Not sprawling, but curated. It’s all in the language, right? I mean, if anyone can, we word nerds can make this Thanksgiving sound pretty good.

Thanksgiving 2020 might look different, but there’s still a lot to be thankful for. Yes, really.

You, for one. You, especially, all 1,553 of my followers (from 98 different countries). I mean, were you lost? But, really, thank you for joining me, as I read and write the Rust Belt and far (far) beyond. Your comments—and friendships—are so valuable to me, especially this weird year.

While not surprising, I was struck by the fact that one of my non-writerly posts was among my most viewed, this year. The Dead Mom Club…and other lessons in grief was my way to reach across the blogosphere with a memory and a listening ear. Words can’t heal, not really, but they can offer solace and togetherness, even if virtual. I mean, we bloggers know that well. We bloggers were made for these pandemic days. But, really, I think we’ve had enough now. Right?

2020, while an underachiever by any standards, was a big year for new reads, and marked my introduction to Italy’s Elena Ferrante (and many other American readers’ introduction, I’m guessing). Which led me to Domenico Starnone. Which led me to more great literature in translation, that of Finland’s late, great Tove Jansson.

Thanks to the WordPress editors for bringing back Discover Prompts for the month of April. The one-word prompts, like “open” and “song,” were the inspiration I needed to ruminate on the fear, isolation, and (tender, if forced) togetherness of those early pandemic days.

Author and professor Sonja Livingston, who writes about her Rochester, NY, home and searching faith, was kind enough to join me, in May, for an interview, in two parts, where we discussed her latest book, The Virgin of Prince Street: Expeditions into Devotion. Any of her books, really, are a balm–and I highly recommend them.

In June, I reviewed Rust Belt-set The Distance from Four Points by Margo Orlando Littell, a book that answers the age-old question: can you really go home again? Reader, you can, but home might surprise you.

Wherever you find yourself at home this Thanksgiving (or this November 26th for the rest of you wonderful people), here’s wishing you a good word or two, a happy song, a note of thanks, and peace.

Got some time? Interested in more author interviews, book reviews, essays, and more? Check out my categories, above. Also find me at FB and on Twitter and IG @MoonRuark

27 thoughts on “Not small, but intimate…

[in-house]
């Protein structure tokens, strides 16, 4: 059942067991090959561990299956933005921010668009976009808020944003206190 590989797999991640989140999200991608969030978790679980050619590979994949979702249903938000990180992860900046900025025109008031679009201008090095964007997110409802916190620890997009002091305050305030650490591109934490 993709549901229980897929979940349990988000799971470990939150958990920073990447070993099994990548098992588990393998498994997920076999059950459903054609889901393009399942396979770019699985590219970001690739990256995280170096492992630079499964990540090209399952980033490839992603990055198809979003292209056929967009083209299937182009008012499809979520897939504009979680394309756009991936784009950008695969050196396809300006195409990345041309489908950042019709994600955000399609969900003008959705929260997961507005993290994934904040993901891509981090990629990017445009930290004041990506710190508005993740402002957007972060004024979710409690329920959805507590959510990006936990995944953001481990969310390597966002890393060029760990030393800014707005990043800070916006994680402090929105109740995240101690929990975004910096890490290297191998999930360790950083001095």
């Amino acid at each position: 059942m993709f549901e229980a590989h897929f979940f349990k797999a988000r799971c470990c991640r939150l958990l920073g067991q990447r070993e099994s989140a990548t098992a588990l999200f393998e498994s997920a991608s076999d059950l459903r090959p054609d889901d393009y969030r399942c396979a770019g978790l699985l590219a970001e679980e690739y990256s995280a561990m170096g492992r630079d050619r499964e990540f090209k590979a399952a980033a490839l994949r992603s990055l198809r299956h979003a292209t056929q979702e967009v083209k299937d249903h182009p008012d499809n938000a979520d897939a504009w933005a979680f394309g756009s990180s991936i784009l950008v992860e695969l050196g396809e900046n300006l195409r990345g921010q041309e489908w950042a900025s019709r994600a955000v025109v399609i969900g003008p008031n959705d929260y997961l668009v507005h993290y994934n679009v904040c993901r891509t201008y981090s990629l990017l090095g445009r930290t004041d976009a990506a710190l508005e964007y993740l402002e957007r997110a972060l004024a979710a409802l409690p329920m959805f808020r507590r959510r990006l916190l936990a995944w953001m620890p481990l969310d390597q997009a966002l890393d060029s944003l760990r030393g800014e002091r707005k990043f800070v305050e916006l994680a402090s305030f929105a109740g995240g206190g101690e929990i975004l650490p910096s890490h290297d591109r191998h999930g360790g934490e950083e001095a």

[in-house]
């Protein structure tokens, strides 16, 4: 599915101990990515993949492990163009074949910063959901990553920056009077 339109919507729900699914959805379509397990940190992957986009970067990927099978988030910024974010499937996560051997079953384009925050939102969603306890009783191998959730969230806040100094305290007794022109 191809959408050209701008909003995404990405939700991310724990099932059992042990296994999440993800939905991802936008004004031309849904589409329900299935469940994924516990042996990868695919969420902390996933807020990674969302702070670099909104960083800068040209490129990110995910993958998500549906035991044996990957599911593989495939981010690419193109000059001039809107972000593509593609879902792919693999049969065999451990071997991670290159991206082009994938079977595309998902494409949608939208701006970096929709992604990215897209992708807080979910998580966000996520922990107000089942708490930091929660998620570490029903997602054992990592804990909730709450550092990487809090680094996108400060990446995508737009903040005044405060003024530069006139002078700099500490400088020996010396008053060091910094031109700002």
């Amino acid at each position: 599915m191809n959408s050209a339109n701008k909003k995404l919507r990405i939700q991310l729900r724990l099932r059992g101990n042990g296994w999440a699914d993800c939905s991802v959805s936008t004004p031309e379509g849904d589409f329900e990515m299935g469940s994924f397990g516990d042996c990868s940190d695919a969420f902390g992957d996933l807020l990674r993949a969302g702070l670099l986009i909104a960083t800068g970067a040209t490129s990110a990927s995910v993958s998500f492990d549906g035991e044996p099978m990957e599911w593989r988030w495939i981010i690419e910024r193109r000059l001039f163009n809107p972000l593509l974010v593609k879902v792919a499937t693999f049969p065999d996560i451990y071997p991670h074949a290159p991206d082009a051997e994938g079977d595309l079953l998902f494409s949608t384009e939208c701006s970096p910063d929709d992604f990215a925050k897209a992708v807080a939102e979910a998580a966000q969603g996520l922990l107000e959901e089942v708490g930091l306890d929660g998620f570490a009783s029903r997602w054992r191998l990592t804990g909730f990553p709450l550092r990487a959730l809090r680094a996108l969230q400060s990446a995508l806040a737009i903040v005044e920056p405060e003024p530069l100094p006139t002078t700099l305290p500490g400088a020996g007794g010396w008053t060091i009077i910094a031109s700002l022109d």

1. Enjoy your bird and hope you don’t have too many weird sides as I did the one time I experienced a proper US Thanksgiving. Your word, from me, is scrumptious and May that apply not just to your food.

    Liked by 1 person

    1. We had a scrumptious time! Thanks, Geoff. Just our little crew here, so I didn’t whip up too many sides–weird or not. Turkey (cooked breast down, always!), smashed potatoes, green beans (but not the casserole because my guys won’t eat it–bummer), cranberry sauce, and rolls I don’t make. And apple pie–in case you wondered. I’m the only one who loves pumpkin–and I would be eating it for breakfast right now, if I’d made it. Enjoy your weekend!

      Like

  2. Happy belated Thanksgiving! Your blogging friendship is top on my list of things to be thankful for, that’s for sure! Also your inspiring posts – you always get me thinking. And wishing I read more books like you do. Now that I found a tool for getting books from the library onto my Kindle, I’ll be seeing if I can get any of your recommended books to read. I hope you and yours have a wonderful and blessed Christmas. I hope your wishes come true too!

    Liked by 1 person

      1. You’re welcome, Rebecca – I’m with you in the top wishes for the year and hoping 2021 will be better. I hope your holiday season is blessed with joy!
        Aw, I’m touched that you remember my decorations. I may need to enhance my lackadaisical approach I’ve taken this year. Mr. tells me I did a good job, I think I can remember doing better years before! LOL.

        Liked by 1 person

      2. I love your Advent and manger traditions and a fresh wreath for the door. I’m done with everything, now I can just sit and wait for the time to take it all down? 😉 So far the cats haven’t made too much of a mess and the tree is still standing. So I must’ve done something right!

        Liked by 1 person

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